I'll try as best I can to get it rewired, but I can't promise something won't break along the way. I could always just make a new distributor and of course put new wiring in. Thinner wires I'll use this time around than those thick heavy wires I had back then.

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One thing I remember on the instructions which I think is a mistake is how they want you to mount the engine after it's built. You're to put the transaxle in first installed in the chassis, then put the engine in. 

While this is all well and good as you might be mimicking the way the actual car was built as it came down the line, this I found leaves an unacceptable gap between the transaxle, and the engine flywheel. Better to build everything together as a single unit, then install it all together. 

OK! I'm going to go work on getting those gouges out of the glass, if I'm unsuccessful at getting rid of them, I'll see about popping the old glass out, and then going the route of the clear stencil sheet. All the while, I'll get the body cleaned up, things reattached, and hopefully all back together to put in a nice case where it'll hopefully last another 30 years! :D 

Edited by MrObsessive
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LOL! Funny thing is Gary, I now have to dig out the instruction sheet as I've taken more things apart, and now have to keep in mind the sequence on how they go back together! :D

Believe it or not, I still have the original box that the kit came in.

One thing that's NOT forgotten is how cantankerous these kits can be! I have to make sure that everything goes back together the same way, otherwise something in the end won't fit. Love these kits though, and they certainly look good when finally done. 

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Awesome Bill! Can't wait to see this come back together...you did some great work on this old Porsche 30 years ago and it will be interesting to see how you approach the restoration with everything you've learned as a builder since then. This looks a lot like my first 356 I built right around the same time..Testors Ivory paint, black interior and all, although I guarantee it was nowhere near this nice.  No idea what happened to it between high school and college, though...  I'm glad my little Speedster inspired you to take us with you on this trip down Memory Lane!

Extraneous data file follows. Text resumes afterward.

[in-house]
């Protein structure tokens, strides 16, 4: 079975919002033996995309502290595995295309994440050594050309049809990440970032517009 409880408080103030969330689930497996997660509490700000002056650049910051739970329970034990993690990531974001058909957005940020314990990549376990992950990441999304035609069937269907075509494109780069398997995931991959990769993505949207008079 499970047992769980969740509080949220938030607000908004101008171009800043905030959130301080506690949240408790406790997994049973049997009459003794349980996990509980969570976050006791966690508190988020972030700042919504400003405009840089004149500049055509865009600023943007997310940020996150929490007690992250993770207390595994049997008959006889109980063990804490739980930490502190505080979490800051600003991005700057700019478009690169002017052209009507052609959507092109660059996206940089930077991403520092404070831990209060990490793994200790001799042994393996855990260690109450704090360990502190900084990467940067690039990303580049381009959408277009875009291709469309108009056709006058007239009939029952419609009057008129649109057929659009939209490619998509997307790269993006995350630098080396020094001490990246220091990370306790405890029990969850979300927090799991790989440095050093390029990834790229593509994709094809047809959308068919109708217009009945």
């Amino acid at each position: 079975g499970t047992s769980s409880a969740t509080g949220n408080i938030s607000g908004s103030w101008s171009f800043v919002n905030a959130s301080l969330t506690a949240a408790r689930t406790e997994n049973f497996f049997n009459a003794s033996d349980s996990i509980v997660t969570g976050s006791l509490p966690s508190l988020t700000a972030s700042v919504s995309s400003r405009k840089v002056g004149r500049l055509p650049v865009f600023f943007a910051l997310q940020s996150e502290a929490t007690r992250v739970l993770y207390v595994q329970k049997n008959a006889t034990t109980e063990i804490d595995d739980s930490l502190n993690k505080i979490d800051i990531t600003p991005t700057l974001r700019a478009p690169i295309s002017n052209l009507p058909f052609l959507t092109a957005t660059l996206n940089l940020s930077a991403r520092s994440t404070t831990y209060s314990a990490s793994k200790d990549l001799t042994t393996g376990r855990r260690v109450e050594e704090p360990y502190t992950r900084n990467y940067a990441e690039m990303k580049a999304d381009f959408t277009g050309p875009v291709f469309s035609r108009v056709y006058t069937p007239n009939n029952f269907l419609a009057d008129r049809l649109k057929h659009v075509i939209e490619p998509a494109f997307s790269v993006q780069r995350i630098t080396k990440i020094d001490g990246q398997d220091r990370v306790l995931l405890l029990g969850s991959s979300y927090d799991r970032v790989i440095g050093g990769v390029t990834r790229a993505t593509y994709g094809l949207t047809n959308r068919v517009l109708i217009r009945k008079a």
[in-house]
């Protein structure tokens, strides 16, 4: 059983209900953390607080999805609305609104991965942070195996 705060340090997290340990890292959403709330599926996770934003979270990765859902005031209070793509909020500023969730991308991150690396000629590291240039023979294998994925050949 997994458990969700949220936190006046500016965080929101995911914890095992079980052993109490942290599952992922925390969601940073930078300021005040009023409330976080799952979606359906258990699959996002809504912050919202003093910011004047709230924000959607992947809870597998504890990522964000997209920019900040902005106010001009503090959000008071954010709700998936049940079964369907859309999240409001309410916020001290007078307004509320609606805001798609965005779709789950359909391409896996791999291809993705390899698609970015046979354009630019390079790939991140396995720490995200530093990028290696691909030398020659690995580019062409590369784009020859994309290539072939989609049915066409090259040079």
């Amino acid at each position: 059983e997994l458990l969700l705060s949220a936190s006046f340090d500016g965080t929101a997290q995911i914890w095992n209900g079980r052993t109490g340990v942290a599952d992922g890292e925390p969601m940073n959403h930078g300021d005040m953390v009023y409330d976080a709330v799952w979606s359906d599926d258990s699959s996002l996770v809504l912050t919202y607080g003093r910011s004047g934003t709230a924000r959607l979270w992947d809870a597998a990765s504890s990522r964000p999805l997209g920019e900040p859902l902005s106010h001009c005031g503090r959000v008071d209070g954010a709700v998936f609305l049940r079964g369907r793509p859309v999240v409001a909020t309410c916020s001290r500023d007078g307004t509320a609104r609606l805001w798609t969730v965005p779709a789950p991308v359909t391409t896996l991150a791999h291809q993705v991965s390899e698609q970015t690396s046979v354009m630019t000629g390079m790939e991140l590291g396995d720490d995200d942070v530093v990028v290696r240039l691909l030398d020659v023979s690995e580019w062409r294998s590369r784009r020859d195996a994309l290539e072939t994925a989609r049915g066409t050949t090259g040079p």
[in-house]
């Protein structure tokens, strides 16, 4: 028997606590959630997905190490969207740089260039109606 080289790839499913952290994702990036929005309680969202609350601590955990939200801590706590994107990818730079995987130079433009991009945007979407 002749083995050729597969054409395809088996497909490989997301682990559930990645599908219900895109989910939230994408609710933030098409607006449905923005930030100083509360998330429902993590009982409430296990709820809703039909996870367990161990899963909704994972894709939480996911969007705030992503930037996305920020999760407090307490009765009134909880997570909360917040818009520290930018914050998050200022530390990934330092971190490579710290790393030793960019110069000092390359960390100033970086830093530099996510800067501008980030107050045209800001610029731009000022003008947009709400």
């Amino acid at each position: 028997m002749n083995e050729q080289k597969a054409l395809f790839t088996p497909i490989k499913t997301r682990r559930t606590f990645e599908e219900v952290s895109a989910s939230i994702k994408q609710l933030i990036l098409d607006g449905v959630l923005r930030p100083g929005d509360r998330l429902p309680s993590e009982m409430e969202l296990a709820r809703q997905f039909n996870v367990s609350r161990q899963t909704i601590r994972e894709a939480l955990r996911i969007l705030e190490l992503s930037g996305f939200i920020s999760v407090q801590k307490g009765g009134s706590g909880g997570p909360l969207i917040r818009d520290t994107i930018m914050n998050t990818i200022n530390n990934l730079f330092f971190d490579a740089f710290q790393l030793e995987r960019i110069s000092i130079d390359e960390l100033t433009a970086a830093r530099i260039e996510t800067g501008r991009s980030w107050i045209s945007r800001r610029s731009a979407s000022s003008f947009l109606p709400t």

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Wow, that looks very nicely put together! Glad to hear you're keeping the original body paint as it really suits the car and era.

Regarding the black ink in the panel lines, could you perhaps mix up a lighter shade of black  (if that makes any sense at all) and flow really thinned amounts into each panel line? Repeat as many times as needed to lighten the original effect. I suppose you could go the opposite direction and flow in the same Ivory paint as the body. Since it would need to be thinned down so much each application would gradually lighten the panel lines. 

Hope you take lots of pics as you make progress on this restoration as it's already so good it will be fun to watch it get even better. 

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I spent a better part of the day yesterday making the ignition wire arrangement a bit more believable. I got rid of the original distributor caps and made my own out of .100" styrene round rod. 

Drilled out the holes for the wires, and using a wiring diagram I found on the 'net, routed the wires as best I could. I also made plug boots from wire insulation and slid these over the ignition wires. BTW, the plug wires are 30 gauge Kynar wire that can easily be found on the 'Bay and comes in all sorts of colors. The only nit I have about this wire is I wish it were just a teeny bit smaller in diameter, but this will suit the engine just fine.

Other engine parts will be added back on as I get the car back together.

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I needed a break at some point with the engine wiring, so I decided to give the body a bath, and clean up most of the dust and muck that had accumulated over the years. 

I was pleasantly surprised that I was able to get the glass out without much drama. I thought I used regular glue in putting the glass in, when in reality I had used white glue (Crystal Clear) in setting the glass in. 

I gotta tell you that was some GOOD STUFF as it was in there mighty tight! 

I polished the body up with Meguiar's Car Cleaner Wax and a chamois cloth, and it's interesting how the paint is still nice and brilliant after 30 years! One casualty though of this model being so old, is that there is a tiny paint chip on the roof. Heaven knows how it got there-------my better sense tells me to leave it alone as trying to touch it up would be problematic. More than likely the touch up area won't match the rest of the body paint wise, so I'll just leave it alone.